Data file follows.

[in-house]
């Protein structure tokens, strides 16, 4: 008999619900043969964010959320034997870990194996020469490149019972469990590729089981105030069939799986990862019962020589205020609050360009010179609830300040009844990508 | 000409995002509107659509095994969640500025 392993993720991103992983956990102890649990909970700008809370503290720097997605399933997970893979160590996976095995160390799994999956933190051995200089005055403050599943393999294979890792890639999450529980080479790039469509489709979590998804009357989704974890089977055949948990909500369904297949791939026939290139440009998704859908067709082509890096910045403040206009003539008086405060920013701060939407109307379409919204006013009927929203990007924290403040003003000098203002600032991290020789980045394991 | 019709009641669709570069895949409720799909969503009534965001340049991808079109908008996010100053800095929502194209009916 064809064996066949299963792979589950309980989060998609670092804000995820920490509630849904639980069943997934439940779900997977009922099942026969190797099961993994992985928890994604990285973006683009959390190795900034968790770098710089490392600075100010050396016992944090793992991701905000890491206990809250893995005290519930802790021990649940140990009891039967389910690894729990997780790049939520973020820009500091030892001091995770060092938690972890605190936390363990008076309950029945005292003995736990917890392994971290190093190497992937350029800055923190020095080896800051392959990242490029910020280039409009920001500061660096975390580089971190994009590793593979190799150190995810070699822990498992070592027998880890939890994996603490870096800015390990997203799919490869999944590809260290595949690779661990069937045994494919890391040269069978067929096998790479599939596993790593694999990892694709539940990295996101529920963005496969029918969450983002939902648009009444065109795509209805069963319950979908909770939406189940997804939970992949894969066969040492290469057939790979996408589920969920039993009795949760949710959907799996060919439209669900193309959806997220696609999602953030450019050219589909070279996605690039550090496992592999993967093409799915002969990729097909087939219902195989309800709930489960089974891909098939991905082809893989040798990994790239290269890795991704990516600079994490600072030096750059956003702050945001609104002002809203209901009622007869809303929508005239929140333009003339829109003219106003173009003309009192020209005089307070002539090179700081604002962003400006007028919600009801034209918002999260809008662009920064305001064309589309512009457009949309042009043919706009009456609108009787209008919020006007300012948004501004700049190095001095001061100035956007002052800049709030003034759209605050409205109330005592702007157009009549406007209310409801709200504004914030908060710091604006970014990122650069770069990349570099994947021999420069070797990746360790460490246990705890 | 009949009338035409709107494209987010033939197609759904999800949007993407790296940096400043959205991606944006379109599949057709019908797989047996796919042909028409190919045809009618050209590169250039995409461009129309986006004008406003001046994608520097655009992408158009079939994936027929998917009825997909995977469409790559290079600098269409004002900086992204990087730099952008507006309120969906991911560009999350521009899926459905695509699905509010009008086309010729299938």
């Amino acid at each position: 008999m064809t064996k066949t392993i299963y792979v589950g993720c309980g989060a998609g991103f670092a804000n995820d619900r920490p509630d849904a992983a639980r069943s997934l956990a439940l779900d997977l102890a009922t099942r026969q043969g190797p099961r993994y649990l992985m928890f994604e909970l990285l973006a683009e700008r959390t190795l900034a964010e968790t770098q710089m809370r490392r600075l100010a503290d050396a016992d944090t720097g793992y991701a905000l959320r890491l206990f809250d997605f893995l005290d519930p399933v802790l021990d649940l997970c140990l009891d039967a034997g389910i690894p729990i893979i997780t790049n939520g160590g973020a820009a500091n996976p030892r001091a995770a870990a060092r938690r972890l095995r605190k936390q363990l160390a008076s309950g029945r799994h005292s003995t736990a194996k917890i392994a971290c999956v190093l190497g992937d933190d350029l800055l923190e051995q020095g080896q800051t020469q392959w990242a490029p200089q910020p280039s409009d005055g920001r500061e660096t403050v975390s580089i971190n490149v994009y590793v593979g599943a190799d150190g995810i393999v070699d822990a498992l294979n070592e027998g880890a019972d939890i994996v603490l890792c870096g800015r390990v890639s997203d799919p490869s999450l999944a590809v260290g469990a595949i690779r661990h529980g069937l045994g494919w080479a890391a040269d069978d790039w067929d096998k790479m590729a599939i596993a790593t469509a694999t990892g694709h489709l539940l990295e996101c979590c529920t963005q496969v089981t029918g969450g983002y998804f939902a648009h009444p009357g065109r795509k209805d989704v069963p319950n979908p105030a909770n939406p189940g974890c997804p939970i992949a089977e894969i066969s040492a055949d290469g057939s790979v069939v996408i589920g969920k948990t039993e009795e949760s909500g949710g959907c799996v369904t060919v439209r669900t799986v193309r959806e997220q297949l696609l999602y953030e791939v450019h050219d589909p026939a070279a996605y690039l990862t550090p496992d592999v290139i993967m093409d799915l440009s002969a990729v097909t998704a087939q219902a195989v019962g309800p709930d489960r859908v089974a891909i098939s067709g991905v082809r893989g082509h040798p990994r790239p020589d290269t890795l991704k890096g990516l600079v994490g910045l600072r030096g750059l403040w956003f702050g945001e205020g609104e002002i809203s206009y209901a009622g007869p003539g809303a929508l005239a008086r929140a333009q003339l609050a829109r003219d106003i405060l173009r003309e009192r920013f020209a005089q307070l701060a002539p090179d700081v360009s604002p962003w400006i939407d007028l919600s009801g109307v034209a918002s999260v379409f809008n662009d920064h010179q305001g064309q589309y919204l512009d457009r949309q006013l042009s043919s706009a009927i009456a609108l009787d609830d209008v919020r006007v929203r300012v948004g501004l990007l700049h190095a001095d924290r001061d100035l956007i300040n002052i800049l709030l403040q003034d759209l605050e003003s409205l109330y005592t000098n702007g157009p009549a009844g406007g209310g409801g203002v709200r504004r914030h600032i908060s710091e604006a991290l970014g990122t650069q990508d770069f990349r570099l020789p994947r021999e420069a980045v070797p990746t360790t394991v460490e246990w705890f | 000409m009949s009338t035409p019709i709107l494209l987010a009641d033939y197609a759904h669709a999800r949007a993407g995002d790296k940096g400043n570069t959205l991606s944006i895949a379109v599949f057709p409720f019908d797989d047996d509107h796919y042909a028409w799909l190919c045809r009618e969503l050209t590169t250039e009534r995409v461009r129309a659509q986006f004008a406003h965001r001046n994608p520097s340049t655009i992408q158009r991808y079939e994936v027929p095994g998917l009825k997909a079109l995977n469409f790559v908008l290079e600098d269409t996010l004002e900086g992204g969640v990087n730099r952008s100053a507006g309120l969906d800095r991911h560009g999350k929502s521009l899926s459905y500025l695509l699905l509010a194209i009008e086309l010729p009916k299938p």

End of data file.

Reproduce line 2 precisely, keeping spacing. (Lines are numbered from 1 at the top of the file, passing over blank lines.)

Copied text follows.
């Protein structure tokens, strides 16, 4: 008999619900043969964010959320034997870990194996020469490149019972469990590729089981105030069939799986990862019962020589205020609050360009010179609830300040009844990508 | 000409995002509107659509095994969640500025 392993993720991103992983956990102890649990909970700008809370503290720097997605399933997970893979160590996976095995160390799994999956933190051995200089005055403050599943393999294979890792890639999450529980080479790039469509489709979590998804009357989704974890089977055949948990909500369904297949791939026939290139440009998704859908067709082509890096910045403040206009003539008086405060920013701060939407109307379409919204006013009927929203990007924290403040003003000098203002600032991290020789980045394991 | 019709009641669709570069895949409720799909969503009534965001340049991808079109908008996010100053800095929502194209009916 064809064996066949299963792979589950309980989060998609670092804000995820920490509630849904639980069943997934439940779900997977009922099942026969190797099961993994992985928890994604990285973006683009959390190795900034968790770098710089490392600075100010050396016992944090793992991701905000890491206990809250893995005290519930802790021990649940140990009891039967389910690894729990997780790049939520973020820009500091030892001091995770060092938690972890605190936390363990008076309950029945005292003995736990917890392994971290190093190497992937350029800055923190020095080896800051392959990242490029910020280039409009920001500061660096975390580089971190994009590793593979190799150190995810070699822990498992070592027998880890939890994996603490870096800015390990997203799919490869999944590809260290595949690779661990069937045994494919890391040269069978067929096998790479599939596993790593694999990892694709539940990295996101529920963005496969029918969450983002939902648009009444065109795509209805069963319950979908909770939406189940997804939970992949894969066969040492290469057939790979996408589920969920039993009795949760949710959907799996060919439209669900193309959806997220696609999602953030450019050219589909070279996605690039550090496992592999993967093409799915002969990729097909087939219902195989309800709930489960089974891909098939991905082809893989040798990994790239290269890795991704990516600079994490600072030096750059956003702050945001609104002002809203209901009622007869809303929508005239929140333009003339829109003219106003173009003309009192020209005089307070002539090179700081604002962003400006007028919600009801034209918002999260809008662009920064305001064309589309512009457009949309042009043919706009009456609108009787209008919020006007300012948004501004700049190095001095001061100035956007002052800049709030003034759209605050409205109330005592702007157009009549406007209310409801709200504004914030908060710091604006970014990122650069770069990349570099994947021999420069070797990746360790460490246990705890 | 009949009338035409709107494209987010033939197609759904999800949007993407790296940096400043959205991606944006379109599949057709019908797989047996796919042909028409190919045809009618050209590169250039995409461009129309986006004008406003001046994608520097655009992408158009079939994936027929998917009825997909995977469409790559290079600098269409004002900086992204990087730099952008507006309120969906991911560009999350521009899926459905695509699905509010009008086309010729299938």